New York State Office of Alcoholism and Substance Abuse services (OASAS)in partnership with Acacia Networks and The National Center on Addiction and Substance Abuse (The Center) proposes to develop models for integrated care for individuals with opiate use disorders (OUDs). The PIPBHC project has five specific goals: (1) to build comprehensive, integrated care models into three Opioid Treatment Programs (OTPs); (2) build practices for identification, intervention, and MAT for OUD into three FQHCs and three mental health clinics; (3) provide whole person care to 2,280 people with OUD in order to improve physical and behavioral health outcomes; (4) document key elements of program implementation barriers and successes and disseminate throughout the State; and (5) make changes in infrastructure and policies in order to increase prevention, health promotion, and integrated care in OTPs, FQHCs, and MHCs. NYS OASAS oversees one of the nation’s largest substance use disorder services systems comprising nearly 1,600 prevention, treatment, and recovery programs, most of which are community-based and acutely aware of the demographic, cultural, and language characteristics of the local populations of focus. OASAS currently oversees 104 OTPs who serve over 41,000 individuals. Acacia Network, the leading Latino integrated care nonprofit in the nation, offers the community, from children to seniors, a pathway to behavioral and primary healthcare, housing, and empowerment. With roots in the Bronx since 1969, Acacia Network is the largest community based, Latino-led health and human services agency in NYS and serves as the holding company for 20 affiliates, including Promesa. The Network’s visionary leaders are transforming the organization to address the triple aim of high quality, great experience at a lower cost through triple integration-health care, housing and community impact. These leaders champion a collaborative environment to deliver vital health, housing and community building services The National Center on Addiction and Substance Abuse (The Center) is a non-profit research, policy, and practice improvement center that is at the forefront of improving substance use disorder treatment in New York. The Center has a strong track record in conducting scientifically rigorous evaluation and providing training and technical assistance. The team has conducted many projects with government partners in New York on topics such as care management for welfare populations, medication assisted treatment for disenfranchised injection drug users, supportive housing using Housing First models, and care management for high needs/high cost SUD treatment clients covered by Medicaid. The Center has extensive expertise in implementation science, system-level change strategies, implementation of evidence-based practices, evaluation of Statewide programs, advanced data analysis as well as collecting and analyzing GPRA data.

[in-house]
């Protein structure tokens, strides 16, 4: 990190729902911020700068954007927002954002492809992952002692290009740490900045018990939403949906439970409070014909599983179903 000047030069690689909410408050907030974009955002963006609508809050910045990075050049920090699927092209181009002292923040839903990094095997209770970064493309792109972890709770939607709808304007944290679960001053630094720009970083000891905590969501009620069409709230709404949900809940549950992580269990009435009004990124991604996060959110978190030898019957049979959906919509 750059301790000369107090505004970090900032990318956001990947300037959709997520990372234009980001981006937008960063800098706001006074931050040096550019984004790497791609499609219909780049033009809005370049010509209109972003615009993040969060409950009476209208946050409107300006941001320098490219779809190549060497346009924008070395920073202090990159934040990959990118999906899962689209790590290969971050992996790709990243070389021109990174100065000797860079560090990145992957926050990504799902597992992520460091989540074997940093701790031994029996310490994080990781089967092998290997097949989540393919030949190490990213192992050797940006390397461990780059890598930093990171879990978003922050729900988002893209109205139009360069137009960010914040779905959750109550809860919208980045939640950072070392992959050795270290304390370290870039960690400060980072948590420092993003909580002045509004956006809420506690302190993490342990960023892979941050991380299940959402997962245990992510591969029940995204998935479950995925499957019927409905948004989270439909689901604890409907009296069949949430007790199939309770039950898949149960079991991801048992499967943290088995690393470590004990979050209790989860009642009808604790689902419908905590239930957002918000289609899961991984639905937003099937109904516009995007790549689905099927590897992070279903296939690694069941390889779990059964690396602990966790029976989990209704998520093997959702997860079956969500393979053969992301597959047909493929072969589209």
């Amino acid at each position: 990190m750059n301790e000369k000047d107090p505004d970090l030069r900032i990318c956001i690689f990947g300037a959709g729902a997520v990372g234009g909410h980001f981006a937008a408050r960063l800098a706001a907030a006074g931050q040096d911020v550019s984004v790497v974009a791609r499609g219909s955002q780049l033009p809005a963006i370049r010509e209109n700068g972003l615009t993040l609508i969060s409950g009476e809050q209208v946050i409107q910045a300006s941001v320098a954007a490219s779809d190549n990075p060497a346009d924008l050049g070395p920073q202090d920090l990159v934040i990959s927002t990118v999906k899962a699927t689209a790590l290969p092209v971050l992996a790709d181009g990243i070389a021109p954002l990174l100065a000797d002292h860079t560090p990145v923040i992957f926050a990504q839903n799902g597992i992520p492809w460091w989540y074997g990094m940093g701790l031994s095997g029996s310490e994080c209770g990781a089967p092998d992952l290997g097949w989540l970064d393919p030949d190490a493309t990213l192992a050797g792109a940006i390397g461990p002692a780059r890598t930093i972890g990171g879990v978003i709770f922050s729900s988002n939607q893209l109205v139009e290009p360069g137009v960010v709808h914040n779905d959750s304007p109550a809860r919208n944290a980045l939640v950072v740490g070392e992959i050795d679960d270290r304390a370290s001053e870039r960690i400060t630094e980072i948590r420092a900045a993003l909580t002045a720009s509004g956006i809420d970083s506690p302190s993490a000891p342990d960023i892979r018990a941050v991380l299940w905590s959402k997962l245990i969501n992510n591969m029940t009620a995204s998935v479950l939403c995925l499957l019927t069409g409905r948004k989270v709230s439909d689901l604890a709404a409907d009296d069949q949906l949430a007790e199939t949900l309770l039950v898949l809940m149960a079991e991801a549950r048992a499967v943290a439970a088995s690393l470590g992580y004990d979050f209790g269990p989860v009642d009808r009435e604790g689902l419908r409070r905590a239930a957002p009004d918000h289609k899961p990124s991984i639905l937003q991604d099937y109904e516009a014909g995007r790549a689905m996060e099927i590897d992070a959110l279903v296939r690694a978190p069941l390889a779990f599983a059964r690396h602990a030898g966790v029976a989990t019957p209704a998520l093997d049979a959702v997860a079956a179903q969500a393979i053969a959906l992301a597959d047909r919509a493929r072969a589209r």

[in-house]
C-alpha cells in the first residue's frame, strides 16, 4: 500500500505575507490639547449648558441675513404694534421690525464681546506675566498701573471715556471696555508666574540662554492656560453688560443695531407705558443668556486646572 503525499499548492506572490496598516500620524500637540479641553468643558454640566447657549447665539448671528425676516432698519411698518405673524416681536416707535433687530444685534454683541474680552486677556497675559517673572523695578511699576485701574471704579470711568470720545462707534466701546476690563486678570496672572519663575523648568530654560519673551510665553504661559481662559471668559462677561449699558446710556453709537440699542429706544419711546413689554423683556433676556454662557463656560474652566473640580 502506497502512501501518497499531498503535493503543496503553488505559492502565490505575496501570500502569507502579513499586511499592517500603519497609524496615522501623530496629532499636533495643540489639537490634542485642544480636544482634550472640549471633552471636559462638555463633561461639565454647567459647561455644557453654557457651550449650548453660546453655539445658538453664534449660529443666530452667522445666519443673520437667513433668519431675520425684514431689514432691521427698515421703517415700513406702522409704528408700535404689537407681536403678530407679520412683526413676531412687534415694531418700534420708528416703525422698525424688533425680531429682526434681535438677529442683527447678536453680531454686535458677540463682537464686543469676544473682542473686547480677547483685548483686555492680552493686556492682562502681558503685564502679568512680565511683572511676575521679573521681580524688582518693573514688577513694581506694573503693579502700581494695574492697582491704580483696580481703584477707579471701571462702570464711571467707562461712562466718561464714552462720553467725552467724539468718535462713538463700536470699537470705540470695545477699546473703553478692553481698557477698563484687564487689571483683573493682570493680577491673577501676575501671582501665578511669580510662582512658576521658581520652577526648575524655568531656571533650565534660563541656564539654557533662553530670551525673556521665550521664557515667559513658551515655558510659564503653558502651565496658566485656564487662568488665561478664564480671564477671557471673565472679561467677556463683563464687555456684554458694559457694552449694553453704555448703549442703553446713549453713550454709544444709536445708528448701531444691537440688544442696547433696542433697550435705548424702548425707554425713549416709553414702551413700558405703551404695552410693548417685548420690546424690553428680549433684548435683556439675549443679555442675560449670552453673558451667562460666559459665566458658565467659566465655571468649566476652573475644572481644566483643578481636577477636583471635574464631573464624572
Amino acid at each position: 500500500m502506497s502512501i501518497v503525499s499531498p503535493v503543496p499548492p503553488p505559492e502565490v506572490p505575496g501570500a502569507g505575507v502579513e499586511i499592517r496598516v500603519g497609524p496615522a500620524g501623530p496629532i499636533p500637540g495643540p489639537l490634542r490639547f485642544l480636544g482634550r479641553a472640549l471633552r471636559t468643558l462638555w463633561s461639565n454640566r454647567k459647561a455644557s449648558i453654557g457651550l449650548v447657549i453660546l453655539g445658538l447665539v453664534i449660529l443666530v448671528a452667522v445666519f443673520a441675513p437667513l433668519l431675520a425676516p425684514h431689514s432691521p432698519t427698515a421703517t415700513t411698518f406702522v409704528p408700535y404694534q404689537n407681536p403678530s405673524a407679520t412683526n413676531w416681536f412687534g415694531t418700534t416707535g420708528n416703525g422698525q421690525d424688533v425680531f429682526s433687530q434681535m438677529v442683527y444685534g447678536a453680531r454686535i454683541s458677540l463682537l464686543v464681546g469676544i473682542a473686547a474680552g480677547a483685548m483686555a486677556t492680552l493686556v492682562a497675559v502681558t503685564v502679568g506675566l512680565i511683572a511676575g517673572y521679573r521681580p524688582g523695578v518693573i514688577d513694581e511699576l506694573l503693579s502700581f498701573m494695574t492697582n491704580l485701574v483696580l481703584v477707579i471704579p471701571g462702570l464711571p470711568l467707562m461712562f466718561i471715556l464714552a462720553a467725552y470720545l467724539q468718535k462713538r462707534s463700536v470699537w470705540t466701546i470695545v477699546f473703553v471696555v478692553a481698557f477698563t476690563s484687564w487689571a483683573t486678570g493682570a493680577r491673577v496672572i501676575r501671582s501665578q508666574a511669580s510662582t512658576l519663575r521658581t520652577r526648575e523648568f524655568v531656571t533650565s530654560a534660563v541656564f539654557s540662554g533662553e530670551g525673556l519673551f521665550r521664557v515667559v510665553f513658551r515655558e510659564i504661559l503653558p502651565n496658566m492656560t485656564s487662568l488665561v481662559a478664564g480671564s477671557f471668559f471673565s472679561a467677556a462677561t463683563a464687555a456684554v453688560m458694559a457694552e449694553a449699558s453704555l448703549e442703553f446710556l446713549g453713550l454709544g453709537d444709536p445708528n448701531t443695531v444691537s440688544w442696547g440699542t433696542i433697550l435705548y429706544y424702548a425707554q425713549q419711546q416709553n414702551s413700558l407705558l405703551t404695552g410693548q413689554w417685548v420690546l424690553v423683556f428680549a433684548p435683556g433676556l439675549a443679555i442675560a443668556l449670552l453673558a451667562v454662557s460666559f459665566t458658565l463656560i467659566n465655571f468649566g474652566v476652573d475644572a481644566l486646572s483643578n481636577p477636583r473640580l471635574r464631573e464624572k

|1 H79 SM080234-01||
The Vermont Family Centered Healthcare Home Project (VFCHP) is an integrated care delivery system that addresses the primary care, behavioral health and social support needs of children and their families who are at risk of, or have been diagnosed with, severe emotional disturbance (SED), and/or for youth and young adults transitioning to adult services. VFCHP service integration occurs between federally qualified health centers and community mental health centers. Vermont is the second most rural state in the nation and public transportation is largely non-existent. Nearly 30% of Vermont children and youth live below the federal poverty level, and 12.4 out of every 100 children have two or more chronic health conditions. More children in Vermont experience early adversity than the national average: 50.6% of Vermont children had one or more Adverse Family Experiences (AFEs) in 2012, vs. 47.9% of children nationally, and 23.3% of Vermont children had experienced two or more AFEs, vs. 22.6% nationally. The Vermont Department of Mental Health conservatively estimates that there are 12,000 children who have, or are at risk of, SED yet the percentage of Vermonters accessing behavioral health treatment is low. The VFCHP provides services in a person/family centered and directed manner with intensive care coordination that incorporates High Fidelity Wraparound. The VFCHP framework will involve core elements of the Chronic Care Model, the Improving Mood: Providing Access to Collaborative Treatment model, Managing and Adapting Practice System, the Attachment, Regulation and Competency model, Strengthening Families and the Four Quadrant Model. The VFCHP aims to: provide a safe, accessible and family-centered healthcare home for children, youth and families to receive comprehensive, integrated pediatric and behavioral health care services in a bidirectional manner; develop a model that truly invites and engages the family into the process of owning and directing their own healthcare through increased knowledge; clarity around options, risks and benefits; and support in making their own decisions; incorporate regular care plan meetings to allow for shared decision making and an increase in the development and implementation of shared care plans; improve health outcomes; and address social determinants of health. Children who are struggling with severe emotional disturbance are most likely to improve when their caregivers are actively engaged in their treatment and when they have a highly-coordinated treatment team. For example, children with, or at risk of, SED will enhance their resilience and their physical activity and their family’s nutritional practices will improve as their healthcare and the social context in which they live/work/attend school improves. The VFCHP will expand from two regions to four regions in year three. The unduplicated number of individuals to be served in the first two regions will be 5,400. It is estimated that this number will double making the total approximately 10,800 over the five-year period.